Well, you made it through the first year. Hopefully, you baby is developing along the paths of the developmental milestones at an adequate pace. If you feel that your child is not meeting the basics of the developmental milestones, there is still a lot you can do to help them.
In the first three parts of this series, we talked about the Physical Development, the Mental Development, and the Social Development for babies in the first year. Now that you are in the second year we are going to divide the developmental periods into 12-18 months and then 18-24 months because these periods are so vastly different. This article will be focusing on the physical, mental, and social development of the baby 12-18 months.
Your baby is still growing. They should weigh somewhere between 17-30 pounds at this time. They may be walking off some of their “baby fat” if they have started to walk and sense they are more than likely more active. What is factoring in the weight now is the bones are solidifying more and they are gaining muscle. And as any gym enthusiast will tell you, Muscle weighs more than fat.
In addition to the small weight gain, they should be between 27-35 inches high. They are able to get around and are getting taller so they are able to reach things they could not before. This is a great time to baby proof you house some more and to check to make sure the past precautions are still in place.
One way to determine what needs to be “baby proofed” is to get down on your knees and see things from the baby’s perspective. Put up chemicals and other hazardous materials so they cannot get to them.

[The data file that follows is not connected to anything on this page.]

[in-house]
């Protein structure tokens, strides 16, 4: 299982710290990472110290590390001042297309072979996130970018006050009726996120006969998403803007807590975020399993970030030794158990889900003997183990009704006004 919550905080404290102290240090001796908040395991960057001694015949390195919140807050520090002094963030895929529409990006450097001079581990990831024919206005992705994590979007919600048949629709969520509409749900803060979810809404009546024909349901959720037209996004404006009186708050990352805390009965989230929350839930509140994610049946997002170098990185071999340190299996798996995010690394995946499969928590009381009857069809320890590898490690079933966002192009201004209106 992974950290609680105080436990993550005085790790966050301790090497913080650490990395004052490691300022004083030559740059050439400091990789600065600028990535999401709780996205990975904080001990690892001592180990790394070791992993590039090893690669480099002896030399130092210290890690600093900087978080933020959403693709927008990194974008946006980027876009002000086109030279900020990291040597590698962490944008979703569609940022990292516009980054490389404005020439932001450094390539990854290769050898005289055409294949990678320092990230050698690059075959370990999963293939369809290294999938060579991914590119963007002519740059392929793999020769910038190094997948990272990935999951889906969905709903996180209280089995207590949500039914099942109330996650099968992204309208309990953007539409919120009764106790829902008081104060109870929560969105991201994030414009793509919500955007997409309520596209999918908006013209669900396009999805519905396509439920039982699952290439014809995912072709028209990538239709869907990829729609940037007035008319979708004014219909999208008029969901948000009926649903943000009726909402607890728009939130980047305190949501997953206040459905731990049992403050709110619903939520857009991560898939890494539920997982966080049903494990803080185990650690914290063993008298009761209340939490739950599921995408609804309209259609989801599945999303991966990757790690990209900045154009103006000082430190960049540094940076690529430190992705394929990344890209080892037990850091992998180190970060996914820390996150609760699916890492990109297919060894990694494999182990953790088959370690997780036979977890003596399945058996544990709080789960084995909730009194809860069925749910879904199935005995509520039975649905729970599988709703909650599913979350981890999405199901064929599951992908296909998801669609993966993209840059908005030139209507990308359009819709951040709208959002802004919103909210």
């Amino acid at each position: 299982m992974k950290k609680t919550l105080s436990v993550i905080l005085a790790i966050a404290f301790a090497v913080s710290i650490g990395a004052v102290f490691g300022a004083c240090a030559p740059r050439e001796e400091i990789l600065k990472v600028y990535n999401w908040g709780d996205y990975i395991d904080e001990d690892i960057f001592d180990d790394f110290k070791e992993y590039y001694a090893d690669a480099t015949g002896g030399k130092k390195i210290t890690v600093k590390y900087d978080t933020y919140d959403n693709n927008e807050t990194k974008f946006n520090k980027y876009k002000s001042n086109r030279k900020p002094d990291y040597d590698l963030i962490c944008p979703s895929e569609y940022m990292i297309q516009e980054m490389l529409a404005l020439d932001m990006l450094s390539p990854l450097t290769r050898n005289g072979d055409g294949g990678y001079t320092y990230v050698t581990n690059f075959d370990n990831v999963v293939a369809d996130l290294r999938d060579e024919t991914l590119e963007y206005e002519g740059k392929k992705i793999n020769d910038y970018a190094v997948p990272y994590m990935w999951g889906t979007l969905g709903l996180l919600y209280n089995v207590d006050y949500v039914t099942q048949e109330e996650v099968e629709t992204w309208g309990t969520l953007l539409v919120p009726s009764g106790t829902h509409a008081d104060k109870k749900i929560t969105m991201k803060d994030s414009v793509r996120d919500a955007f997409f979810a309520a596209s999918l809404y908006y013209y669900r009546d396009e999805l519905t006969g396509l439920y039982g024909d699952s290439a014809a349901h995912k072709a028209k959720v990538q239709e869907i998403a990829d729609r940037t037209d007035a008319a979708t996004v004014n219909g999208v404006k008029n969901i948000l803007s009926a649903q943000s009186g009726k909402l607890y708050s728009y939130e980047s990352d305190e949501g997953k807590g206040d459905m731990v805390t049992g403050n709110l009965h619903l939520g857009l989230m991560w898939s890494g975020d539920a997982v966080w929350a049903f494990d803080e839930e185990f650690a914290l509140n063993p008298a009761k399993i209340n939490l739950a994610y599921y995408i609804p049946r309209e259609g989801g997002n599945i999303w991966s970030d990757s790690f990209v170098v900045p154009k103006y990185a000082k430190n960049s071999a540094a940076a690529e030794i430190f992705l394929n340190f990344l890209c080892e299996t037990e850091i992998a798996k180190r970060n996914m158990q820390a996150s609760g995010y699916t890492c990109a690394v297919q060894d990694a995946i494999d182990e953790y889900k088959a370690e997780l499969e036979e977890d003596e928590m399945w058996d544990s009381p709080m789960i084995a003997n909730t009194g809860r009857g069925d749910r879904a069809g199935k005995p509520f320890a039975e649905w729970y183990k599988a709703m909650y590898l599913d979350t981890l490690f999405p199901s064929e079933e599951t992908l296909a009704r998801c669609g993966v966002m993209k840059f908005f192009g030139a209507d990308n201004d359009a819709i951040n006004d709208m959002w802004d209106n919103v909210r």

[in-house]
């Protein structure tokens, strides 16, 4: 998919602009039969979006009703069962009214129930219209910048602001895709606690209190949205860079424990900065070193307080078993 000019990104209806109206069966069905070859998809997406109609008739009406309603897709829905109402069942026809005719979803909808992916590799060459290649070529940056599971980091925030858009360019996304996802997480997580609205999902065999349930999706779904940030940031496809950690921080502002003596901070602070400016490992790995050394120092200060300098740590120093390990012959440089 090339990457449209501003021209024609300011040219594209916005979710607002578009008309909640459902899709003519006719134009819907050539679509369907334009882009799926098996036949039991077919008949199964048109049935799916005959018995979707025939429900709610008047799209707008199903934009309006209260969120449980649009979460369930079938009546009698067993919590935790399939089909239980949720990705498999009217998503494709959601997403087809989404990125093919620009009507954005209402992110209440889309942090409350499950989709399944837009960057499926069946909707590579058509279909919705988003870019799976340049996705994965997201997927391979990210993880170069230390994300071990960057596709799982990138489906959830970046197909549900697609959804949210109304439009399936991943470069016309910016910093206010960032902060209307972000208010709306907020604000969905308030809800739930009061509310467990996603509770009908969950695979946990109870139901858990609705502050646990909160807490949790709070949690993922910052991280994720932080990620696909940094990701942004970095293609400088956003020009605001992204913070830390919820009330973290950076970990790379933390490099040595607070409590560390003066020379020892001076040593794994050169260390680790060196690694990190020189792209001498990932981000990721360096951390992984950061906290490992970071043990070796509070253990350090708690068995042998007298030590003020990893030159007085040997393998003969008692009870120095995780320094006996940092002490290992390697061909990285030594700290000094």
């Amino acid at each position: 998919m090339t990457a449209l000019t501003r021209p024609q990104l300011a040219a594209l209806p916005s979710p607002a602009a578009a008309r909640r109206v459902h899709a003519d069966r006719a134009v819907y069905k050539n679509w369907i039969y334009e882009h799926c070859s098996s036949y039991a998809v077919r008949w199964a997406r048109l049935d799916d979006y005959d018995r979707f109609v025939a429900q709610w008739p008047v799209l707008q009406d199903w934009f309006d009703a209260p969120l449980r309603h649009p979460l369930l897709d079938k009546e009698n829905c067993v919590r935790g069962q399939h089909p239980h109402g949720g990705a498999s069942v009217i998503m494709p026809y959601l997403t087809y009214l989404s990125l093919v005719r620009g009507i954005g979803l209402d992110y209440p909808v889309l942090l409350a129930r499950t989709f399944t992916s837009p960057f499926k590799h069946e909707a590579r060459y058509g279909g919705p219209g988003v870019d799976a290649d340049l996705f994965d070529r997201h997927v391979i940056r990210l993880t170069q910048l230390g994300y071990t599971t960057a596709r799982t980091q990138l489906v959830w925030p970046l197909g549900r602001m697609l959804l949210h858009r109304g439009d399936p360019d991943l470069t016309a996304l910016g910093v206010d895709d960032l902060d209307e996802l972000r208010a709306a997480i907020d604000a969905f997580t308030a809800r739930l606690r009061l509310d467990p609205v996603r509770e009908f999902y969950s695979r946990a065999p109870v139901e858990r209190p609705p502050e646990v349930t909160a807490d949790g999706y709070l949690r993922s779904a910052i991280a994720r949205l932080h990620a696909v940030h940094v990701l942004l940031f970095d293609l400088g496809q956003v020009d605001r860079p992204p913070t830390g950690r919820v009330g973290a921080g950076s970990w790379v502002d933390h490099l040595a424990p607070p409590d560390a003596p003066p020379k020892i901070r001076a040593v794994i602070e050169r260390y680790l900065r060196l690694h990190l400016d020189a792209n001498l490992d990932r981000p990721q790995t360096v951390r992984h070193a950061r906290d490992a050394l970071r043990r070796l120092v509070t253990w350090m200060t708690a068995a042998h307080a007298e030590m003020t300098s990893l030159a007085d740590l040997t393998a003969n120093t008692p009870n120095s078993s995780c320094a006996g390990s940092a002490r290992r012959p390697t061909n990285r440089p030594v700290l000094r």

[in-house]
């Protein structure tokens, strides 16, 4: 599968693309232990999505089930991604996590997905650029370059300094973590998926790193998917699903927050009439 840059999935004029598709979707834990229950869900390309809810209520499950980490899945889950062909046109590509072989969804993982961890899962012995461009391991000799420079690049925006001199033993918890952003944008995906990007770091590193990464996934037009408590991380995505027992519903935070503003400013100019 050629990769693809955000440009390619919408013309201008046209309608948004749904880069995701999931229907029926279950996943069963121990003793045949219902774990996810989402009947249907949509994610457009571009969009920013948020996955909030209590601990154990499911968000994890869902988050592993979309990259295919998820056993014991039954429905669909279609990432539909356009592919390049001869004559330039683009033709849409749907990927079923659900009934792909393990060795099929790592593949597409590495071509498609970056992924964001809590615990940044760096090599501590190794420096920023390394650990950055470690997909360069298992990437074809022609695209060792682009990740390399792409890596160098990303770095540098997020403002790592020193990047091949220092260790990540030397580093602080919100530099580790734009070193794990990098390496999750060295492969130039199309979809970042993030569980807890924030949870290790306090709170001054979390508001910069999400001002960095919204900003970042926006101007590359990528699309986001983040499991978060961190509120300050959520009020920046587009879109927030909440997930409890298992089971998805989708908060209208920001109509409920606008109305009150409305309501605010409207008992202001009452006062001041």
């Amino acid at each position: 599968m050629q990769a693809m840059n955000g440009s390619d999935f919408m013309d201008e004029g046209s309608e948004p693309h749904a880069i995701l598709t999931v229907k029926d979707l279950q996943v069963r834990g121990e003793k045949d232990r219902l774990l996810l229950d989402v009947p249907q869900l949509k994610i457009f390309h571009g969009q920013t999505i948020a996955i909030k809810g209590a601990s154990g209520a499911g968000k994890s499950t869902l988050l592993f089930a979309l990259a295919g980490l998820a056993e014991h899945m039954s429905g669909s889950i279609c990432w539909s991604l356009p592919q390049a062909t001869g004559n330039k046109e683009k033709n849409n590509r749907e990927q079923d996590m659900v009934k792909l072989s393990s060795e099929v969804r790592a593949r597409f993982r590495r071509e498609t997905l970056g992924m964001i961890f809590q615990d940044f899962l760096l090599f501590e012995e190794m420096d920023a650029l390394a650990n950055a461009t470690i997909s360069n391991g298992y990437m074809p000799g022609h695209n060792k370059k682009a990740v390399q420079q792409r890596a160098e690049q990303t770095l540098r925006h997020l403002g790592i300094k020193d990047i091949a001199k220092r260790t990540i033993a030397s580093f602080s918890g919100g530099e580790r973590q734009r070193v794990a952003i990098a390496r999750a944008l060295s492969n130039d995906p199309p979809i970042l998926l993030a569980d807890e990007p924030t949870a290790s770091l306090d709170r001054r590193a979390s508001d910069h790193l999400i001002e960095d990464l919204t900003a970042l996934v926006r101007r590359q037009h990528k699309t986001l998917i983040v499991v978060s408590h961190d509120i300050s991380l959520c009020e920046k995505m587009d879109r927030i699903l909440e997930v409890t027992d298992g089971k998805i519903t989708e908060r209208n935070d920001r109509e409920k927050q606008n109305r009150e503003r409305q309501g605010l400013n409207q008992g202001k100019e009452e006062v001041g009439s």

They can crawl well, pull up easily, and may have started to walk. Check all this out as well. Along with this, remember the babies like to pull, push, and dump things out. This is a way of learning. You should have a box or bucket full of things the baby can do to fulfill this need. It might make things easier on you and your valuable items sitting around. Be prepared though, they will still go after knick knacks when given the opportunity. Babies like, bright shiny things, and knick knacks are surely bright and shiny.
In addition to pushing, pulling and dumping things, babies like to twist, squeeze, and poke things. Usually daddy’s and mommy’s and on occasion other kids in the house or that come to visit. Eyes will get poked. Hair will get pulled and twisted. And noses will get squeezed. I guarantee that. Crying and tears will be heard and seen from your baby and others during this time.